Examples of declarations of strings and pointers:

char s[] = "test";  /* an array of 5 bytes, including the terminator */
char s[] = {'t', 'e', 's', 't', 0}; /* the same, more baroquely */
char c, *t; /* a character and a pointer to character */
c = *s;     /* c takes 't' */
t = s+2;    /* t represents the string "st" */
s[0] = 'p'; /* the string s is now "pest" */

char *name = "arthur"; /* a pointer to an initialized area, 7 bytes long */
char surname[] = "smith"; /* a 6 byte area, whose address is "surname" */
name++;                /*  now name is "rthur" */
surname++;             /*  error: surname is a constant address */
The following is a possible implementation of strlen, the function that returns the length of a string:
int strlen(char *s)
    char *t = s;
    for (; *t; t++)
    return t - s;

Function pointers

Like arrays, a function is represented by an address, the address of its code. Every time you use a function name in a program, you are actually using the pointer to the function. The most common use of function pointers is applying the parentheses operator, even f you don't usually think about this as using a function pointer. A function pointer can also be assigned to other pointers, for example within data structures that define the method that act on objects, or can be passed to argument as other functions, like the library function qsort, which implements the "quick sort" algorithm on an array. The compiler checks at compile time that pointer types in assignments are compatible, i.e. that the functions receive the same arguments. Example:

#include <string.h> /* get strcmp declaration*/
#include <stdlib.h> /* get  qsort declaration*/

char *strings[100]; /* array of 100 char pointers */

strcmp(strings[0], strings[1]); /* comparison of two strings */

/* let's call qsort telling it to use strcmp as compare function */
qsort(strings, 100, sizeof(char *), strcmp);

strncmp(strings[0], strings[1], 5); /* only compare the first 5 chars */

/* the following is an error, as strncmp receives three arguments */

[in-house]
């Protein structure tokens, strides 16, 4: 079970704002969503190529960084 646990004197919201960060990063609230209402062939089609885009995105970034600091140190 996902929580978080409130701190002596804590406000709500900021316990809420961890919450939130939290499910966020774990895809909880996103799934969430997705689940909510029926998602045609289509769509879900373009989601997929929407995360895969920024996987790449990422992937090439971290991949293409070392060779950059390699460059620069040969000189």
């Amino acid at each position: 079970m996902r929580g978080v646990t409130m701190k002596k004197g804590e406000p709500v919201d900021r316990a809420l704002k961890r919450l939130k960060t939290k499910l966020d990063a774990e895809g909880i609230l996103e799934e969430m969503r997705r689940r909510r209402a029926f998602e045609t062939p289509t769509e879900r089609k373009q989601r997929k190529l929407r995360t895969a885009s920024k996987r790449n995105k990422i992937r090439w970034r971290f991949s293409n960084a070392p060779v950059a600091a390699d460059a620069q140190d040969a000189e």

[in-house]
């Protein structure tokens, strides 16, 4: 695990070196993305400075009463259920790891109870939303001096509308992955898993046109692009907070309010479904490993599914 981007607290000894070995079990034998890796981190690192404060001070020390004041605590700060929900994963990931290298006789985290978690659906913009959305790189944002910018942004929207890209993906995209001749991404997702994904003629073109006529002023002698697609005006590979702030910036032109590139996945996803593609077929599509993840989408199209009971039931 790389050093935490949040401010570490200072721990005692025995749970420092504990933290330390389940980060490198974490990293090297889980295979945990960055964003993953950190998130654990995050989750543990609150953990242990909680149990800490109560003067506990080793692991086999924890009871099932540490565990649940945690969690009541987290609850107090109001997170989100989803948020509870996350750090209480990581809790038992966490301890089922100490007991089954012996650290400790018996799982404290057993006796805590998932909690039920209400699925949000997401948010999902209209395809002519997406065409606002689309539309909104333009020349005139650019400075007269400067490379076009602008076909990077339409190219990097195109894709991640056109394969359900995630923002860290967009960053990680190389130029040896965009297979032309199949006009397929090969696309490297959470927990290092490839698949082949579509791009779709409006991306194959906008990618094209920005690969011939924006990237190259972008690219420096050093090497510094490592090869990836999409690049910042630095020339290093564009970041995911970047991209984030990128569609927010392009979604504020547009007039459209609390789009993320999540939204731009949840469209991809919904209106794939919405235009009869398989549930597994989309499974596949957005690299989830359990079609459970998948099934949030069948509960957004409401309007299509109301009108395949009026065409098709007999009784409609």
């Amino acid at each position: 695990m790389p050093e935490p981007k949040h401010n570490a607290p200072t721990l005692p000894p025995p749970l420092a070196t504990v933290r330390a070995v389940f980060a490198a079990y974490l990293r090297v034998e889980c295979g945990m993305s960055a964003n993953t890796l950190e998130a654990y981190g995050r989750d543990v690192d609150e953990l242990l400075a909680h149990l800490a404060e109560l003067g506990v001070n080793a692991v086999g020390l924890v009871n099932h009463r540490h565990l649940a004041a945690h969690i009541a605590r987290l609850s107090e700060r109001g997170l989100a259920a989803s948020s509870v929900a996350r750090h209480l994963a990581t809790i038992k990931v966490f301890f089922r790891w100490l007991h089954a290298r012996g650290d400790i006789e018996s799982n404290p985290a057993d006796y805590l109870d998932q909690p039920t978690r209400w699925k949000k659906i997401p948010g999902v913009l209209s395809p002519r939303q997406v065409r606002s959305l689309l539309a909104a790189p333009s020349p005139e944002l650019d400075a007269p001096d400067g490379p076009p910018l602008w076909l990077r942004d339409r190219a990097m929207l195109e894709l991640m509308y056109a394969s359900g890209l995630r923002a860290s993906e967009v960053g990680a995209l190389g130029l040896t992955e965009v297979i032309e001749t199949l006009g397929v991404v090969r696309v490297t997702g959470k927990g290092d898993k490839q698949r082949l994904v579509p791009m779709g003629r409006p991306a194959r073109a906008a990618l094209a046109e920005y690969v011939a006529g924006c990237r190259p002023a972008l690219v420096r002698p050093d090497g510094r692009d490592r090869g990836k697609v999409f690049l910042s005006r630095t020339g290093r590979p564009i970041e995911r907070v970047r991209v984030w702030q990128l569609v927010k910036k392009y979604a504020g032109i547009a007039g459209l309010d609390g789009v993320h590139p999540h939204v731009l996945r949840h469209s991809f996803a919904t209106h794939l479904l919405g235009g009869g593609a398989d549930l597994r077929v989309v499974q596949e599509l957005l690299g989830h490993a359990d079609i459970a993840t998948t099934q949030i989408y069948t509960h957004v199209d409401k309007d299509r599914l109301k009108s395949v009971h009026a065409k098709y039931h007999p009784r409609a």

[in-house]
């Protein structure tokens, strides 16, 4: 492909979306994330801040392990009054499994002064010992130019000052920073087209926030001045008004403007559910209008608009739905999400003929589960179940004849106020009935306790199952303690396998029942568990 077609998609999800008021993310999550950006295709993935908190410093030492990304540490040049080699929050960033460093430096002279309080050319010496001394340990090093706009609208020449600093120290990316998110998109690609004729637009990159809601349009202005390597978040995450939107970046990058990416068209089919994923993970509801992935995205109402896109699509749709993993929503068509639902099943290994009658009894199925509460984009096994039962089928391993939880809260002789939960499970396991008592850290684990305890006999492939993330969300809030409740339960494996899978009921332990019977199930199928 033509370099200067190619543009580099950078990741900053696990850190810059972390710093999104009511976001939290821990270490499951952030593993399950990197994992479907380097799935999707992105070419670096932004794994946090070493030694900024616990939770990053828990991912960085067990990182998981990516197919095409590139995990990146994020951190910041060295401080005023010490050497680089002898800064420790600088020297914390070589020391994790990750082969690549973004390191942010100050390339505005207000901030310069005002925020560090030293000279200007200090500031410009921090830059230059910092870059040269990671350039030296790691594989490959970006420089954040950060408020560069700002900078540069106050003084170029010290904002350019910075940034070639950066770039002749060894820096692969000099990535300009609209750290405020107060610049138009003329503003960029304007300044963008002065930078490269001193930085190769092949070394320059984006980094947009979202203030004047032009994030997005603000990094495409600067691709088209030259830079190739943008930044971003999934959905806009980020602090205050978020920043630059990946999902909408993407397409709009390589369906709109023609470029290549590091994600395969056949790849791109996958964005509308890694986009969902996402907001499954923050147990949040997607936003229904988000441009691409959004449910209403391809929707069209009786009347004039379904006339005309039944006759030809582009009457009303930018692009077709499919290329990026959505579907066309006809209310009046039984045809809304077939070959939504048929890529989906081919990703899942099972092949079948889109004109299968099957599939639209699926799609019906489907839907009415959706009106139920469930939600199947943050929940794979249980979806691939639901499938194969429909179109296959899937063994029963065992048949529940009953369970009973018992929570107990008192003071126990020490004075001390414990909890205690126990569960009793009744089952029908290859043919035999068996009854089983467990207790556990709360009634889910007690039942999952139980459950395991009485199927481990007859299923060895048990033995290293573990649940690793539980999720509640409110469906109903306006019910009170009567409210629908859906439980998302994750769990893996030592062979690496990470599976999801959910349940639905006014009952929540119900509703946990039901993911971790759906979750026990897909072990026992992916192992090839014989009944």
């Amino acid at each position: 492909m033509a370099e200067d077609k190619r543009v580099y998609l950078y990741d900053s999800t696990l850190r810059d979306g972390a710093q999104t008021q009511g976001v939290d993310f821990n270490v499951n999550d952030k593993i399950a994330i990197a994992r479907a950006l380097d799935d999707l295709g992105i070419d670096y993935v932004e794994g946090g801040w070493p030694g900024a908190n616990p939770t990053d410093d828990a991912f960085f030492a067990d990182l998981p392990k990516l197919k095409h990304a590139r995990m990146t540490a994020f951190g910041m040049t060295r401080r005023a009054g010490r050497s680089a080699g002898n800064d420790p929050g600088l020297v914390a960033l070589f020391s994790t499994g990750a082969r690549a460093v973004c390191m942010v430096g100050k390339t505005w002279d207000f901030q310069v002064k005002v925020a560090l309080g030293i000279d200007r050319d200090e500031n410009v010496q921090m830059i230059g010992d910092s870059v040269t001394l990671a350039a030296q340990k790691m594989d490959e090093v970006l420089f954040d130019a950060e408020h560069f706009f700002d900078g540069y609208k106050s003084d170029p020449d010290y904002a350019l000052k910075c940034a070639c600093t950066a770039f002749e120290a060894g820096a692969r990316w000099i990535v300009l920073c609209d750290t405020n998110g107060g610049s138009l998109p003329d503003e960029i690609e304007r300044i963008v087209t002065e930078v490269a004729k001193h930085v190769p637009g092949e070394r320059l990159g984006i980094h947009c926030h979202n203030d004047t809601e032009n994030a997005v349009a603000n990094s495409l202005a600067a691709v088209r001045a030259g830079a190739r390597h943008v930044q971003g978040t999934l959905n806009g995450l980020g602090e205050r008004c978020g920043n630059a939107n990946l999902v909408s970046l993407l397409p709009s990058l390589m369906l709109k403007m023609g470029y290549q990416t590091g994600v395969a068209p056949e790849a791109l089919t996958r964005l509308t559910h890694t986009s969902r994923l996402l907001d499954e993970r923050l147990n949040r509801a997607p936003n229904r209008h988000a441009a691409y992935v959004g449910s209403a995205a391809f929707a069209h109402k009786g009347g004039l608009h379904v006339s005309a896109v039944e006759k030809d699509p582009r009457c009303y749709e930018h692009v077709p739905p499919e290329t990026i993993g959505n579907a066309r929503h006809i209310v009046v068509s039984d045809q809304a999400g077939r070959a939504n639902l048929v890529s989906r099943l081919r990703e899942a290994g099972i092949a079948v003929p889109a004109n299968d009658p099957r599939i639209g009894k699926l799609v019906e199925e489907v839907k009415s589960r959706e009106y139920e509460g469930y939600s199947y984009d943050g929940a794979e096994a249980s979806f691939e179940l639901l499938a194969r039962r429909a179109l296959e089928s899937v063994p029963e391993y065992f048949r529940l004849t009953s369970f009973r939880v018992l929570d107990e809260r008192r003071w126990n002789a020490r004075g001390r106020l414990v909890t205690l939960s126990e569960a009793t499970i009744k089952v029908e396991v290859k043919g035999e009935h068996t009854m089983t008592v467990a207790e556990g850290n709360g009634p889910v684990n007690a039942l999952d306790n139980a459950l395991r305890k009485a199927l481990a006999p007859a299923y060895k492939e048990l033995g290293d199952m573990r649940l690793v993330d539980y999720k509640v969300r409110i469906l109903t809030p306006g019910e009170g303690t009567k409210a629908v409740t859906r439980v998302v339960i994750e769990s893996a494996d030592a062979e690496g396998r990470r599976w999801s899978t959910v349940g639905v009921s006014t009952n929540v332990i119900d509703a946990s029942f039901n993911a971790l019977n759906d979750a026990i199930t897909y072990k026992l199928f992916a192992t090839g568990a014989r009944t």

qsort(strings, 100, sizeof(char *), strncmp);

Memory allocation

The language doesn't offer primitives of memory management ( line new, creators or destructors), and has no garbage collection.

Programs use three types of memory: static, dynamic, or automatic memory. A variable or data structure is static when it is declared at compilation time; the linker assigns an immutable address to it. A dynamic structure is allocated at program run-time, for example by calling malloc, and access to data happen through a pointer. A so called "automatic" variable is allocated on the stack and disappears when the program leaves the code block that declared it.

A static variable is initialize to zero, unless the program declares a constant value to load into the variable. Initialized variables are saved to disk and leave in the "data segment" of the program and of the executable ELF file. Uninitialized variables live in the "bss segment" of the program, which is a memory area that is allocated and zeroed before the program starts running. The executable file on disk doesn't include a copy of the BSS area but only a declaration.

A dynamic variable is stored in memory that is being asked to the system at run-time. After allocation, you can't make any assumption on the content of such memory space, it may be zero-filled but it may also contain information from data that was previously allocated and then freed. In any case, each malloc requires a corresponding free, missing which the program will experience memory leakage, and the size of the process will slowly and continuously increase during execution. While all the memory allocated by a user-space program is released at program termination, kernel memory that is allocated and not freed will lead to loss of memory, and such areas can only be recovered rebooting the system.

An automatic variable is a local variable in a function or in a code block. It lives on the stack and is not initialized, unless the programmer does it explicitly. If it initialized, the compiler will output the code that is needed to do the initialization. Memory associated to automatic variables, being on the stack, can't be used after the program leaves the block where it is defined.


int i;              /* initialized to zero, lives in bss segment */
int v[4] = {2,1,};  /* initialized to {2,1,0,0}, data segment */
int j = f(3, i);    /* error: the value is not known at compile time */

int *f(int x, int y)